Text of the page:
Games are fun and rewarding for animals just as they are for us! They engage and activate different areas of the brain and can help distract from or prevent stress by releasing feel-good neurotransmitters in the brain. Not to mention they require energy and so can be a great way to increase yours and your pet’s activity levels when stuck at home.

Scratch and Chew – Cats love to scratch and most dogs adore a chew! Provide your cat with lots of opportunities to keep their claws in good condition by providing different textured scratching posts around the home. 

Giving a dog a bone (it doesn’t have to be a real one) can give them an extra “hobby”. Chewing is a natural part of a dog’s behavioural repertoire and can act as a pacifying pastime for when your pet wishes to relax. There are many shapes, sizes and textures of chew out there so consider what your dog might like and offer a variety to see which they prefer. Older dogs may need a softer texture, while many young dogs prefer a harder, more durable chew such as a Nylabone.

Exploration – Exploration comes in many different shapes and sizes. For cats it may be a new box to hide in or some interesting (safe) packaging to play with, while for dogs it may be a game of hide and seek in the garden with a treat to find. Don’t underestimate how much interest these simple acts might bring to your pet’s daily life.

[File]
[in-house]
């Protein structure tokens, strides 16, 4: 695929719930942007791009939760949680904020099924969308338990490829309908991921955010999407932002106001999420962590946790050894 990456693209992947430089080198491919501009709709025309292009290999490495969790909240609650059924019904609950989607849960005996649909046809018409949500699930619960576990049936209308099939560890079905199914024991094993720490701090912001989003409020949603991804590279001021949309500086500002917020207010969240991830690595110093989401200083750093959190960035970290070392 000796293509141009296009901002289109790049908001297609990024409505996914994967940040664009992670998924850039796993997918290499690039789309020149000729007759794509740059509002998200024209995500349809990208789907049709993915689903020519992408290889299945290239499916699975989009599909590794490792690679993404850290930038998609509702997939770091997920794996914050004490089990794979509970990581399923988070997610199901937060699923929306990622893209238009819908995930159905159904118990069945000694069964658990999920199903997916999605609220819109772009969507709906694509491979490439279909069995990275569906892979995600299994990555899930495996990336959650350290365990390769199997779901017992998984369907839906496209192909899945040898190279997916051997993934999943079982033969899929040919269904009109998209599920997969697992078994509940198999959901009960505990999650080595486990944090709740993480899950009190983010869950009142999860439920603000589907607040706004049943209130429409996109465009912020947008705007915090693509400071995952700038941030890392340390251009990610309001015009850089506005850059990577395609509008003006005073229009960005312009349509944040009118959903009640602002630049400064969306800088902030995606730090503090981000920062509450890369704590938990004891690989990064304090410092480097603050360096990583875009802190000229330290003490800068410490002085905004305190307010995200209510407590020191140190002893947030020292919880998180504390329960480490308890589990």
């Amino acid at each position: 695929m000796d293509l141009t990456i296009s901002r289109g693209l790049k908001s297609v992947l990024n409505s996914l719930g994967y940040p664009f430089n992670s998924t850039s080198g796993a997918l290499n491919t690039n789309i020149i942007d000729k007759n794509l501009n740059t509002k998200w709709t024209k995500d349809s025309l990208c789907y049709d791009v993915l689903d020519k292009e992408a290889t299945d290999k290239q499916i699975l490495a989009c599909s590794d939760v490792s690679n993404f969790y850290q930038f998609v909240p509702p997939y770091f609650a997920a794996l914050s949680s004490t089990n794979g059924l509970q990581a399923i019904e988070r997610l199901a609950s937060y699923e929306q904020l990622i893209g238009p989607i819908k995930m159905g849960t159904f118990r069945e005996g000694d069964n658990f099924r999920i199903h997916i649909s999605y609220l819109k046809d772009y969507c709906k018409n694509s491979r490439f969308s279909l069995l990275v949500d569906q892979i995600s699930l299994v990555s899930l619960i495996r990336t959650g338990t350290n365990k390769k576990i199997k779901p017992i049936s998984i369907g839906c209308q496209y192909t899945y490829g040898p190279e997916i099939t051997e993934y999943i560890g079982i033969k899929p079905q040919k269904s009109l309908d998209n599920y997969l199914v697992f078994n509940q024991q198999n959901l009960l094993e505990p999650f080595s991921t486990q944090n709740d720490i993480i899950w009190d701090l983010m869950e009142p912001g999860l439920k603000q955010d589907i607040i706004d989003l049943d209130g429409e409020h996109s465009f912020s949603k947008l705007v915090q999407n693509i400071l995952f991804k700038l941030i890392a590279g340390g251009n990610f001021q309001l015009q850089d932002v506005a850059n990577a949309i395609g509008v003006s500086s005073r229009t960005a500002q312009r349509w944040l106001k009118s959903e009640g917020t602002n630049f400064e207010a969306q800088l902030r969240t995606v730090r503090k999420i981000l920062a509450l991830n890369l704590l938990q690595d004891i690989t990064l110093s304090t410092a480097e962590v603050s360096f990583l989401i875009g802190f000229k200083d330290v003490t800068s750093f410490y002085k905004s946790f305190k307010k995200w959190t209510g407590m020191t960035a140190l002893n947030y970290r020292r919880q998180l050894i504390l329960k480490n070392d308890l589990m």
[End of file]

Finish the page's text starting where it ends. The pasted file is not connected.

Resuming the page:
As a nation of pet lovers staying at home with our pets can brings much needed company to both parties. If you have some extra time on your hands and want to show your pet some extra love then why not check out the  Vitapaws range and treat them to a premium hypoallergenic pet food or additional nutritional supplement, available at www.simplysupplements.co.uk/vitapaws

References, further reading and resources for UK pet care during the Covid-19 outbreak:

Gov.UK Coronavirus (COVID-19): advice for people in England with animals

Gov.Scot Coronavirus (COVID-19): advice for animal owners

Gov.Wales Advice for pet owners: coronavirus (COVID-19)

Daera-NI.Gov https://www.daera-ni.gov.uk/articles/covid-19-horses-pets-guidance

The PDSA: Vet Q&A: taking care of your pet during lockdown

Cats Protection: FAQs about coronavirus (COVID-19) and cats

Dogs Trust: Dog advice during coronavirus lockdown

RSPCA: How to care for your pets when carrying out 'social distancing' or staying at home due to Coronavirus: Q&A

SSPCA: Coronavirus FAQS for pet owners